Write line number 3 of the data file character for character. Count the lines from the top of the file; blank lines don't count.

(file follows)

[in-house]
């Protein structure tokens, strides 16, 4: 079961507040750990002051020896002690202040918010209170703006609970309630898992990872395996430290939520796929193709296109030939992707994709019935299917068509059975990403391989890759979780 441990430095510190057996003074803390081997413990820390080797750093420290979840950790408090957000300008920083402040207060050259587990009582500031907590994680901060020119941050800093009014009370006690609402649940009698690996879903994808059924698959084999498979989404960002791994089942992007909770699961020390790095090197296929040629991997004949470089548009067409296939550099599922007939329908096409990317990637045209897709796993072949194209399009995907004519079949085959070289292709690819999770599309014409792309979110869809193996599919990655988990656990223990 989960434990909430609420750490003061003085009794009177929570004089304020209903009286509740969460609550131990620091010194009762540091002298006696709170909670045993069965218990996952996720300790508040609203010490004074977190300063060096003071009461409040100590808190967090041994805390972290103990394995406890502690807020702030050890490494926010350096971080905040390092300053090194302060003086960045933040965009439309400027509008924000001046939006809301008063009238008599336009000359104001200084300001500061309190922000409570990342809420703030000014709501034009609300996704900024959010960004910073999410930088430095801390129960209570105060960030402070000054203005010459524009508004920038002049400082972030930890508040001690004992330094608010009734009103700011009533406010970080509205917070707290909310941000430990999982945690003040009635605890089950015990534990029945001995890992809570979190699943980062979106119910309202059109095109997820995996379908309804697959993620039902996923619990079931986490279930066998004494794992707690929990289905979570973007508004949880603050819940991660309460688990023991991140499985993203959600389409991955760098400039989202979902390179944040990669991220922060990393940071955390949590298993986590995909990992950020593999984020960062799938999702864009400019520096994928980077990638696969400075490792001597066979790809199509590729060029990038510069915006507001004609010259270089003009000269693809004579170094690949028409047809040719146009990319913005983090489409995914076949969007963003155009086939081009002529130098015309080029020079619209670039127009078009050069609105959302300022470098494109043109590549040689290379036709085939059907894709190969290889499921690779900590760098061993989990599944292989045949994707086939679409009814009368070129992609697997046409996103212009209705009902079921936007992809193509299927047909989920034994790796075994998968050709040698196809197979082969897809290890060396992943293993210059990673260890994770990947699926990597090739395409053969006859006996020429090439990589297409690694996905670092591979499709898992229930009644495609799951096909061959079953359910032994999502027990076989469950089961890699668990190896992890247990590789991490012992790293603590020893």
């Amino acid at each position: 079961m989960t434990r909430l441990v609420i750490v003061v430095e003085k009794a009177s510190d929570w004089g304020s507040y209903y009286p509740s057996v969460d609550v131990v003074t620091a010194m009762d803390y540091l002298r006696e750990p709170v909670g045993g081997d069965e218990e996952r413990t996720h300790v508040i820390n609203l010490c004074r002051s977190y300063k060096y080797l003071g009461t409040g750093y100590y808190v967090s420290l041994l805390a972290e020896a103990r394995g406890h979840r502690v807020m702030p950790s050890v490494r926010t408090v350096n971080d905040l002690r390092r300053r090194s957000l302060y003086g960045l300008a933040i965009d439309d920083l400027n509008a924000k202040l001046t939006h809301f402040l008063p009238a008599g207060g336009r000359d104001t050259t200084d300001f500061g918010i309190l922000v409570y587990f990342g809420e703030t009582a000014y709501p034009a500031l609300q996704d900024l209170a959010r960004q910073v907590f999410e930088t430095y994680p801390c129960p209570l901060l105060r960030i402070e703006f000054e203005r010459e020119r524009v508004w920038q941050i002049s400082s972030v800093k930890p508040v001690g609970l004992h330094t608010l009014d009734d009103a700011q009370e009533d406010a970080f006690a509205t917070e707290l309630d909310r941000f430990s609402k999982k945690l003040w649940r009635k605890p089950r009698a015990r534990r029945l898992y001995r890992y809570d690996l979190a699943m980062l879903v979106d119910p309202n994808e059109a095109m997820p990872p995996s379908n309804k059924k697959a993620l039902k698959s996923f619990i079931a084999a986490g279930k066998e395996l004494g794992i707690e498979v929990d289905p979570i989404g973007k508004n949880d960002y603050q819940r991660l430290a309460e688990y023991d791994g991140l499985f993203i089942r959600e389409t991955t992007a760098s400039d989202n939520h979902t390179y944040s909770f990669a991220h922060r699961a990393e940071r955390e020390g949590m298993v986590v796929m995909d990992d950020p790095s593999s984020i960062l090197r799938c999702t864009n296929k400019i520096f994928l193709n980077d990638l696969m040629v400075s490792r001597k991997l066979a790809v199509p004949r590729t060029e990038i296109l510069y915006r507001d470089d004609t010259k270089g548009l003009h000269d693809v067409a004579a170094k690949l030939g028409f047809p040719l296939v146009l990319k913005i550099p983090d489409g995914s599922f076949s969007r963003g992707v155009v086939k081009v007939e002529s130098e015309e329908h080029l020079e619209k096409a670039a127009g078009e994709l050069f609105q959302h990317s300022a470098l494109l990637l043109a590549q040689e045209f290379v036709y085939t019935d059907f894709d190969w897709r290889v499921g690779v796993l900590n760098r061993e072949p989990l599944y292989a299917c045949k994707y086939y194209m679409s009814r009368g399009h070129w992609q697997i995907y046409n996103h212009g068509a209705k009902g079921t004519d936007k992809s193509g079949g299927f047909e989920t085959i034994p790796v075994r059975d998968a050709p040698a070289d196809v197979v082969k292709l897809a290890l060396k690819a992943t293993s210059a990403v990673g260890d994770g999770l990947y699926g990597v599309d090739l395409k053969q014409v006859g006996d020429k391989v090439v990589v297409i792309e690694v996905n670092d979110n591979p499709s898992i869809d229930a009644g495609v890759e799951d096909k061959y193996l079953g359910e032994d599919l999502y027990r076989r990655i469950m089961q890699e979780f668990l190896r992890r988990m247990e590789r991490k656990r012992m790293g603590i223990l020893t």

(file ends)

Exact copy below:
């Amino acid at each position: 079961m989960t434990r909430l441990v609420i750490v003061v430095e003085k009794a009177s510190d929570w004089g304020s507040y209903y009286p509740s057996v969460d609550v131990v003074t620091a010194m009762d803390y540091l002298r006696e750990p709170v909670g045993g081997d069965e218990e996952r413990t996720h300790v508040i820390n609203l010490c004074r002051s977190y300063k060096y080797l003071g009461t409040g750093y100590y808190v967090s420290l041994l805390a972290e020896a103990r394995g406890h979840r502690v807020m702030p950790s050890v490494r926010t408090v350096n971080d905040l002690r390092r300053r090194s957000l302060y003086g960045l300008a933040i965009d439309d920083l400027n509008a924000k202040l001046t939006h809301f402040l008063p009238a008599g207060g336009r000359d104001t050259t200084d300001f500061g918010i309190l922000v409570y587990f990342g809420e703030t009582a000014y709501p034009a500031l609300q996704d900024l209170a959010r960004q910073v907590f999410e930088t430095y994680p801390c129960p209570l901060l105060r960030i402070e703006f000054e203005r010459e020119r524009v508004w920038q941050i002049s400082s972030v800093k930890p508040v001690g609970l004992h330094t608010l009014d009734d009103a700011q009370e009533d406010a970080f006690a509205t917070e707290l309630d909310r941000f430990s609402k999982k945690l003040w649940r009635k605890p089950r009698a015990r534990r029945l898992y001995r890992y809570d690996l979190a699943m980062l879903v979106d119910p309202n994808e059109a095109m997820p990872p995996s379908n309804k059924k697959a993620l039902k698959s996923f619990i079931a084999a986490g279930k066998e395996l004494g794992i707690e498979v929990d289905p979570i989404g973007k508004n949880d960002y603050q819940r991660l430290a309460e688990y023991d791994g991140l499985f993203i089942r959600e389409t991955t992007a760098s400039d989202n939520h979902t390179y944040s909770f990669a991220h922060r699961a990393e940071r955390e020390g949590m298993v986590v796929m995909d990992d950020p790095s593999s984020i960062l090197r799938c999702t864009n296929k400019i520096f994928l193709n980077d990638l696969m040629v400075s490792r001597k991997l066979a790809v199509p004949r590729t060029e990038i296109l510069y915006r507001d470089d004609t010259k270089g548009l003009h000269d693809v067409a004579a170094k690949l030939g028409f047809p040719l296939v146009l990319k913005i550099p983090d489409g995914s599922f076949s969007r963003g992707v155009v086939k081009v007939e002529s130098e015309e329908h080029l020079e619209k096409a670039a127009g078009e994709l050069f609105q959302h990317s300022a470098l494109l990637l043109a590549q040689e045209f290379v036709y085939t019935d059907f894709d190969w897709r290889v499921g690779v796993l900590n760098r061993e072949p989990l599944y292989a299917c045949k994707y086939y194209m679409s009814r009368g399009h070129w992609q697997i995907y046409n996103h212009g068509a209705k009902g079921t004519d936007k992809s193509g079949g299927f047909e989920t085959i034994p790796v075994r059975d998968a050709p040698a070289d196809v197979v082969k292709l897809a290890l060396k690819a992943t293993s210059a990403v990673g260890d994770g999770l990947y699926g990597v599309d090739l395409k053969q014409v006859g006996d020429k391989v090439v990589v297409i792309e690694v996905n670092d979110n591979p499709s898992i869809d229930a009644g495609v890759e799951d096909k061959y193996l079953g359910e032994d599919l999502y027990r076989r990655i469950m089961q890699e979780f668990l190896r992890r988990m247990e590789r991490k656990r012992m790293g603590i223990l020893t």